The Iraqi Economy
According to Iraqi refugee Rami, of whom when I interviewed him had been in Iraq 9 months prior said
“When I go to apply for a job in Iraq now, they can tell by my name if I am Sunni or Shiite. If you are Sunni you go to the Sunni ministers within the government and apply for a job with them, if you are Shiite you go to the Shiite within the government”.
Adding fuel to the Shia awakening was the flow of religious merchandise. In order to gain more Shia support, paraphernalia and medical supplies crossed the borders and images of Iran’s Ayatollahs were swiped onto Iraq’s billboards. There was also building influence from the Sunni-majority governments of Turkey, Jordan, and Saudi Arabia.
In March 2003, there were efforts to decrease central government control of the economy. Yet at the time of the invasion, Iraq was characterized by large state control over industries, sanctions by the international community, and widespread looting of facilities. However, on May 22,2003 the UN Security Council lifted civilian sanctions with the passing of resolution 1483.
Thousands of government workers lost their jobs because the US military’s release of Iraqis connected to Saddam’s Baath regime. US rather than Iraqi companies were used for reconstruction which led to corruption and made it difficult to construct local capacity. By September 2004, only 6% of the reconstruction money approved by the US congress had been used.
In April 2004, the US finally reversed its policy of not allowing individuals connected with Saddam’s Baath party to maintain positions of responsibility, though the US had previously affected 400,000 positions, depleting the area of its skilled workers and further angering the Sunni Baathis.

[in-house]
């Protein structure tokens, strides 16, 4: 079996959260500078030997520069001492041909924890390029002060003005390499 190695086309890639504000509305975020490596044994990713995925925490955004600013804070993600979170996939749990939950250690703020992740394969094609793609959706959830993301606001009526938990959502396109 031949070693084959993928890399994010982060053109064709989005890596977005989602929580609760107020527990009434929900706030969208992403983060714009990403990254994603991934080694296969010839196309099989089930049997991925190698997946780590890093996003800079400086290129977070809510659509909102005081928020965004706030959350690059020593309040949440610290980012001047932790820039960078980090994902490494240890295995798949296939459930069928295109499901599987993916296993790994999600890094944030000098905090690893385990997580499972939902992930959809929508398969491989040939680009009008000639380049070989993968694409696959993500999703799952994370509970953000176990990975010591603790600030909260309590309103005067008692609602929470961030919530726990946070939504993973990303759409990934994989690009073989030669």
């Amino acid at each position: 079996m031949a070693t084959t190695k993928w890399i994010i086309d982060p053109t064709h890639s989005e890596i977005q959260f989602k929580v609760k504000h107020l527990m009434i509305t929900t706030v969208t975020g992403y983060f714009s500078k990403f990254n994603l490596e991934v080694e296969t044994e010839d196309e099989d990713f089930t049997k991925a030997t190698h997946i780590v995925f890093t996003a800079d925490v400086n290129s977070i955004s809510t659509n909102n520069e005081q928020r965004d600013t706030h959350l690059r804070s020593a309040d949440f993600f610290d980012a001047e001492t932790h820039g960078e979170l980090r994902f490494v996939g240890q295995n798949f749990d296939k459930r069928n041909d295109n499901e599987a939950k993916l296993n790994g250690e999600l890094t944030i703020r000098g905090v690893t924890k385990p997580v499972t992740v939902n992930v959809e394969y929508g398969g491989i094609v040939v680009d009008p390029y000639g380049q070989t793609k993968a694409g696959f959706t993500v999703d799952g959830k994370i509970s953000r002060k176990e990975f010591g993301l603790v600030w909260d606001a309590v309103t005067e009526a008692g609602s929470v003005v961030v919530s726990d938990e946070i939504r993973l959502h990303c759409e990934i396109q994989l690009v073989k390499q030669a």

According to Sunni Iraqi Refugee Khalid, corruption was rampant after 2003.
He told me, “Before you worked hard to earn a certificate in a certain field, now you can just buy one on the street.”
Not only did psychological barriers form between the people of Iraq, but also physical walls. For example, the U.S.-built wall around the Sunni majority district of Baghdad, Adhamiya (pictured below), hindered those within the district from traveling freely for supplies and necessities to run businesses.
Adhamiya in particular was one of the greatest pockets of resistance in Iraq, one of the main reasons the US built the wall surrounding the district and allowing Iraqi police, which inevitably became Shia militiamen, to staff the checkpoint into the district.
According to Abdullah, an Iraqi man currently living in Baghdad,
“People are making more money [after the US invasion].”
However inflation is also on the rise, making many things more expensive.
The US government set high goals for Iraq in their ideas to create a free market based economy for the country.John B. Taylor, Undersecretary of the Treasury for International Affairs, said Iraq could be helped through the US into becoming a “well functioning market economy that is growing, creating jobs, and promising for the future”. Challenges of economic reconstruction included transforming from a centralized to a market economy, and having to rebuild an economy that had been crippling for decades before the US invasion.
The CPA economic reform deal was overly ambitious in the sense that it wanted to create capital and labor markets through “shock therapy” a post-soviet type of economic reform. According to Naomi Klein’s New York Times Bestseller, The Shock Doctrine:
“First came the war…next came the radical economic shock therapy, imposed, while the country was still in flames–mass privitization, complete free trade, a 15% flat tax, a dramatically downsized government. Iraq’s interim trade minister, Ali Abdul-Amir Allaqi, said at the time that his countrymen were ‘sick and tired of being the subjects of experiments'”
Key to a transition to a market-controlled economy was the creation of an independent central bank, which was no longer under control of a single president as it had been under Saddam Hussein.
As of January 2006, unemployment/underemployment accounts for 50% of the Iraqi labor force, and although women account for 52% of Iraq’s population, in 2005 they were only 23% of the work force. The unemployment for young Iraqi men is 33.4%, and for young men who have secondary education, 37.2%.